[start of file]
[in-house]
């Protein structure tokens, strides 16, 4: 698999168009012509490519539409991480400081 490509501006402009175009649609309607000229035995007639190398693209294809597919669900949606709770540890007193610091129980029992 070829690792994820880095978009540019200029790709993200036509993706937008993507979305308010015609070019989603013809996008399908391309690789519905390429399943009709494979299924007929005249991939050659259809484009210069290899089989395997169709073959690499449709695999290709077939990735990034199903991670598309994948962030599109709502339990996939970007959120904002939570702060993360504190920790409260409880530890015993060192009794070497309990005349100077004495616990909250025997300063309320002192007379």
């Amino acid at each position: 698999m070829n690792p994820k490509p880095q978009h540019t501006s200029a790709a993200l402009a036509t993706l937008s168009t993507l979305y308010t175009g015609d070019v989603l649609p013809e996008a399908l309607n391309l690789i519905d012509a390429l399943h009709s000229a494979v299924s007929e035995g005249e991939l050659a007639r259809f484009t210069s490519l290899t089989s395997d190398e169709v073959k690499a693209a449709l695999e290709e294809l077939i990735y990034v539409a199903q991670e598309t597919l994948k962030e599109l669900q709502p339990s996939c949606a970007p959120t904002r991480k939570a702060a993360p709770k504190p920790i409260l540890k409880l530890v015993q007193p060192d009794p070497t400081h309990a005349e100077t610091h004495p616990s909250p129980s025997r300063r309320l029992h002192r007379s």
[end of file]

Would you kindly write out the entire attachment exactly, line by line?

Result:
[in-house]
């Protein structure tokens, strides 16, 4: 698999168009012509490519539409991480400081 490509501006402009175009649609309607000229035995007639190398693209294809597919669900949606709770540890007193610091129980029992 070829690792994820880095978009540019200029790709993200036509993706937008993507979305308010015609070019989603013809996008399908391309690789519905390429399943009709494979299924007929005249991939050659259809484009210069290899089989395997169709073959690499449709695999290709077939990735990034199903991670598309994948962030599109709502339990996939970007959120904002939570702060993360504190920790409260409880530890015993060192009794070497309990005349100077004495616990909250025997300063309320002192007379």
């Amino acid at each position: 698999m070829n690792p994820k490509p880095q978009h540019t501006s200029a790709a993200l402009a036509t993706l937008s168009t993507l979305y308010t175009g015609d070019v989603l649609p013809e996008a399908l309607n391309l690789i519905d012509a390429l399943h009709s000229a494979v299924s007929e035995g005249e991939l050659a007639r259809f484009t210069s490519l290899t089989s395997d190398e169709v073959k690499a693209a449709l695999e290709e294809l077939i990735y990034v539409a199903q991670e598309t597919l994948k962030e599109l669900q709502p339990s996939c949606a970007p959120t904002r991480k939570a702060a993360p709770k504190p920790i409260l540890k409880l530890v015993q007193p060192d009794p070497t400081h309990a005349e100077t610091h004495p616990s909250p129980s025997r300063r309320l029992h002192r007379s």